Egg spotting pattern in the common cuckoo and its great reed warbler host: a century perspective
Biological Journal of the Linnean Society
Oxford University Press (OUP) / Linnean Society of London
Reason for embargo
The characteristics of common cuckoo (Cuculus canorus) and host eggs are widely thought to have coevolved over time, but few studies have tested this prediction. We compared cuckoo eggs with those of its primary host, the great reed warbler (Acrocephalus arundinaceus) from four time periods spanning >100 years (between 1900 and 2014), and studied if cuckoo eggshell patterns better resembled those of their hosts over time. We used image analysis to compare five eggshell pattern variables, relating to marking size, diversity, contrast, coverage, and distribution on the egg surface. Each feature showed different temporal trends. All but one of these variables ("dispersion" of spots among egg regions) were species-specific and differed between hosts and parasites. The magnitude of change was greater for hosts than cuckoos, which could be a consequence of host eggs’ more intensive and variable spottiness. Specifically, the proportion of the egg surface covered with pattern increased marginally over time, and the dispersion of spotting became more even over the egg surface. Egg marking contrast showed a decreasing trend, with species differences also decreasing, suggesting better mimicry. Our results suggest multidirectional evolution of eggshell components in this system, with potential implications for mimicry and rejection over time.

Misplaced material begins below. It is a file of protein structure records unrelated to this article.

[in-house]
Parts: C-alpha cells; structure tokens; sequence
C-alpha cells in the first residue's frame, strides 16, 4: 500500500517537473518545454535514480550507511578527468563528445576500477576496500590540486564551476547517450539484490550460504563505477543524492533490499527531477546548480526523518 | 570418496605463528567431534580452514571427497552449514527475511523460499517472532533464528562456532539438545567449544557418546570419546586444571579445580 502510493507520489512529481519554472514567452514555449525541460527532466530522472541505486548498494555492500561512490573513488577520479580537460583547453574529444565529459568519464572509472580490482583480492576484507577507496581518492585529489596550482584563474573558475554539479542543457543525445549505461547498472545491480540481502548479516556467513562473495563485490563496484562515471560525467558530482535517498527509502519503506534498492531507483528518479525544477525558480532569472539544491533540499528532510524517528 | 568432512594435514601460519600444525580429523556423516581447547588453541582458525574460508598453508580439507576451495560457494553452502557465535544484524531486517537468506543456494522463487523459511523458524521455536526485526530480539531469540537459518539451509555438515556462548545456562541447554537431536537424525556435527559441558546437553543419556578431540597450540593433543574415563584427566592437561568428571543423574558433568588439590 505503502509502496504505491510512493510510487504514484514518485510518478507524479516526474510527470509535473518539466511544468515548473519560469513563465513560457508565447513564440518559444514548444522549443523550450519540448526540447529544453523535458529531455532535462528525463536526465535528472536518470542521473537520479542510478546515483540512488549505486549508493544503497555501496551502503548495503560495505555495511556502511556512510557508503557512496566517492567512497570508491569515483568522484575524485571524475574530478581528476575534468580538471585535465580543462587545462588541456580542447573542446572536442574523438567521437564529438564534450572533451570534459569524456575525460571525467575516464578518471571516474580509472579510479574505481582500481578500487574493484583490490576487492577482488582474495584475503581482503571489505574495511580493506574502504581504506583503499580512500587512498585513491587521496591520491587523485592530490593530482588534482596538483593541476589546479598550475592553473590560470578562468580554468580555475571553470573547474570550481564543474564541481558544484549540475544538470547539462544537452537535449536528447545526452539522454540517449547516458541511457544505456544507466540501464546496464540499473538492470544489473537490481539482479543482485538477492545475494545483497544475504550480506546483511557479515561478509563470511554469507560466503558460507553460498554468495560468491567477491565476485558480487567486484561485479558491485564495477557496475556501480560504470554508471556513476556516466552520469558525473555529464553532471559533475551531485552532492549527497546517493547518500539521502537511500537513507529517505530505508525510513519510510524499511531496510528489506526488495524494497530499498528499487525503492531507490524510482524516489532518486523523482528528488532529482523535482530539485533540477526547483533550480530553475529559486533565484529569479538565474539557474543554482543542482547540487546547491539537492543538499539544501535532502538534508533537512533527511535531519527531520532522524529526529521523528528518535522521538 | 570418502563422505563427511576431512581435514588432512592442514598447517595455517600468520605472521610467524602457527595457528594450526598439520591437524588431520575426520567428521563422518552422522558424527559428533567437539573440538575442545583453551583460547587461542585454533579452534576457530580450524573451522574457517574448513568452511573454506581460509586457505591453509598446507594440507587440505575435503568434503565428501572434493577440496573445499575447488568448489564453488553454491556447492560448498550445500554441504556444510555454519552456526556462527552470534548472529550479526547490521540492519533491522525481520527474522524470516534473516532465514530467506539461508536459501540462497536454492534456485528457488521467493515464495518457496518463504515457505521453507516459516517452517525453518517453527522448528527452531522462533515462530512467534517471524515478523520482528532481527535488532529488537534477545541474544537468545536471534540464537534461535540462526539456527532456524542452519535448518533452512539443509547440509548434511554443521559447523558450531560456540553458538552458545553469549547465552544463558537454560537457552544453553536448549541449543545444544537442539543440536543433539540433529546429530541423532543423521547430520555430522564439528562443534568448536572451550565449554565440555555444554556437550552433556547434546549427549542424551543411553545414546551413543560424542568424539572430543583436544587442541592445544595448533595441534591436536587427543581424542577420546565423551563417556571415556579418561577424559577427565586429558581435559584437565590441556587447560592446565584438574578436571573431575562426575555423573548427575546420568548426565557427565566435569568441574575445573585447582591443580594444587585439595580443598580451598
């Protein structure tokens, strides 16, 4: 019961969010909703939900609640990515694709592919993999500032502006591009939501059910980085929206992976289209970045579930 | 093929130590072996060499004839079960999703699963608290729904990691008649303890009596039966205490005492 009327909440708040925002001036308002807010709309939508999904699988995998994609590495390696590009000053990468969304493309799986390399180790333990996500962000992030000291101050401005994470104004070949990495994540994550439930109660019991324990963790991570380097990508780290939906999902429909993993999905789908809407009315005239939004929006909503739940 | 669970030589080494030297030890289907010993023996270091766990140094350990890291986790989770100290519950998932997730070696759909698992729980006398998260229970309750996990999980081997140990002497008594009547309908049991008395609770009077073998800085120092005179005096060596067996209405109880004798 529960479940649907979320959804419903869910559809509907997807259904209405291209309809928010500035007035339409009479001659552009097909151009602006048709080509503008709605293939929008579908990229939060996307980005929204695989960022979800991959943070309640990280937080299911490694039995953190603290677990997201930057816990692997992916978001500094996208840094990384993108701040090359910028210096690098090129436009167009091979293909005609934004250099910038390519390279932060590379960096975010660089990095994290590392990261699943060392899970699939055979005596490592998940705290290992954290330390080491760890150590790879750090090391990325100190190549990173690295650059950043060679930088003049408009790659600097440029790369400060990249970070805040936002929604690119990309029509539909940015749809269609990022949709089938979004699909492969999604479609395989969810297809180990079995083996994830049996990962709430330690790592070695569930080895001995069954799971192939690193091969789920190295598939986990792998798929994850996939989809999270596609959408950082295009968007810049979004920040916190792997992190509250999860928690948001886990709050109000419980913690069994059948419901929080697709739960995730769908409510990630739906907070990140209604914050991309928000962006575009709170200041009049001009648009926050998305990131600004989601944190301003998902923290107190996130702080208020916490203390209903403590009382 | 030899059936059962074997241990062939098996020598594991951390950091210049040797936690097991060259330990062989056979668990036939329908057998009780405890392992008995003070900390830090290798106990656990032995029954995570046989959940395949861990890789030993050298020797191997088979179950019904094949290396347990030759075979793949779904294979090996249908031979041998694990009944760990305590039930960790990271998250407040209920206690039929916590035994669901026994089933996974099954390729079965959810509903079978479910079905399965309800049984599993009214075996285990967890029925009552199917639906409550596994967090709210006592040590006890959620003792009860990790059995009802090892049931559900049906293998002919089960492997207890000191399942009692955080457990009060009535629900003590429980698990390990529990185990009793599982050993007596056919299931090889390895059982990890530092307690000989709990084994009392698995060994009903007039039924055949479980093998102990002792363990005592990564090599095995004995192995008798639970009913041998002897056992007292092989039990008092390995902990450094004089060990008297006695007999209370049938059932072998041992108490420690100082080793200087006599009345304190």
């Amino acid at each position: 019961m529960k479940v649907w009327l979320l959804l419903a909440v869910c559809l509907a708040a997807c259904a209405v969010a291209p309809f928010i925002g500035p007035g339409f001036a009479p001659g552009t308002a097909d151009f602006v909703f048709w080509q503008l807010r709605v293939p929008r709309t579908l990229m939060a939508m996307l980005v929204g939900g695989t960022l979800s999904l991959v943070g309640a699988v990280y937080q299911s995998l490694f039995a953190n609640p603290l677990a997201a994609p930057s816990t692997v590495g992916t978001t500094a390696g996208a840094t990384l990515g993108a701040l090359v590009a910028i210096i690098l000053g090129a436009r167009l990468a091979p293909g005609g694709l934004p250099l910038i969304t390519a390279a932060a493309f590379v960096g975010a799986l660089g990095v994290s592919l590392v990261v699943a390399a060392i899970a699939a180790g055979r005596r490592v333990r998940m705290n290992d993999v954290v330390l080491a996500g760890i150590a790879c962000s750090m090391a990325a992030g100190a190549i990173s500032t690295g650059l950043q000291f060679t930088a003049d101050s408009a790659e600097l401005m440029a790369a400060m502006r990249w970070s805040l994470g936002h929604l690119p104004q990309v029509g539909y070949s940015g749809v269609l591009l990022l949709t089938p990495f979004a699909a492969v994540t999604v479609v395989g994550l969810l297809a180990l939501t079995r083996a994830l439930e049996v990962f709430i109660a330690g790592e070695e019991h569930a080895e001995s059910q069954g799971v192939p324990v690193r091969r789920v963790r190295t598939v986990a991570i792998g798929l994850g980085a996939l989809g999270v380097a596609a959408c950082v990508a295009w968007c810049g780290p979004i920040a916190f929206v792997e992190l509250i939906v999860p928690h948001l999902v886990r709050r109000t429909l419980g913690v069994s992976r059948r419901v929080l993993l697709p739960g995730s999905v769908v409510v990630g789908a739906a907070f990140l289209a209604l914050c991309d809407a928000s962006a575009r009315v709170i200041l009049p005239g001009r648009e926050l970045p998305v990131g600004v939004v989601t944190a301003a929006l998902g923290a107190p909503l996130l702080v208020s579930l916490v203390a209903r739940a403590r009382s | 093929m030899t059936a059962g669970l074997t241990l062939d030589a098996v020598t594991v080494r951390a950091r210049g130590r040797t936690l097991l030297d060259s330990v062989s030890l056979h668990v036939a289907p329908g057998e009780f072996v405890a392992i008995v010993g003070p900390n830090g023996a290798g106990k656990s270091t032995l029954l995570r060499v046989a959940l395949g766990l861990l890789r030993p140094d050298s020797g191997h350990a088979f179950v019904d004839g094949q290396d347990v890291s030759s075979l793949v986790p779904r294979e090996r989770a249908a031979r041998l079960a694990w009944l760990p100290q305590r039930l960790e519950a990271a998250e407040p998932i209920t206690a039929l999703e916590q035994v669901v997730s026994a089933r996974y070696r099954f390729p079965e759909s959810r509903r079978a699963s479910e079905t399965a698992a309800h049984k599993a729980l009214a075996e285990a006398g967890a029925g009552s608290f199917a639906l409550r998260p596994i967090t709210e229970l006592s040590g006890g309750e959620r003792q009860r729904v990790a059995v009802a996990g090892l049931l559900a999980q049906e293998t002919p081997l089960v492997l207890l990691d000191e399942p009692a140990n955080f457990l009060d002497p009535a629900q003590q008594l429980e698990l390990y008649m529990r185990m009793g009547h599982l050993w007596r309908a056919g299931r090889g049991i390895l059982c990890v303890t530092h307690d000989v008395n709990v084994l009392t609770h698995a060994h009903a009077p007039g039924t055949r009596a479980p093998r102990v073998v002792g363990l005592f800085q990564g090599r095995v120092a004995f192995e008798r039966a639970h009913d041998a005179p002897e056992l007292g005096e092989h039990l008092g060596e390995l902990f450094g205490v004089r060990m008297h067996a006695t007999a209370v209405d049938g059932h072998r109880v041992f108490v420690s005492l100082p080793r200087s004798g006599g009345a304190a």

This study was supported by the Hungarian National Research Fund (OTKA, grant no. 83217 to CM) and the National Research, Development and Innovation Office (NKFIH, NN118194 to CM). We are thankful to Douglas Russell for his help during the work in the Bird Collections, Natural History Museum, Tring, and to Gergely Babocsay for his help in the Vertebrate Collections, Mátra Museum, Gyöngyös, a division of the Hungarian Natural History Museum, Budapest. We are grateful to Michael I. Cherry and two anonymous reviewers for their valuable comments on the manuscript and to István Zsoldos for his assistance in field work. The Lower-Danube-Valley Inspectorate for Environmental Protection, Nature Conservation and Water Management provided permission for research. M.S. was funded by a BBSRC David Phillips Research Fellowship (BB/G022887/1). N.G. was supported by the Campus Hungary program, executed with the financial support of the European Union within the framework of the Social Renewal Operational Program (TÁMOP) of Hungary.
This is the author accepted manuscript. The final version is available from OUP via the DOI in this record.
Vol. 121 (1), pp. 50-62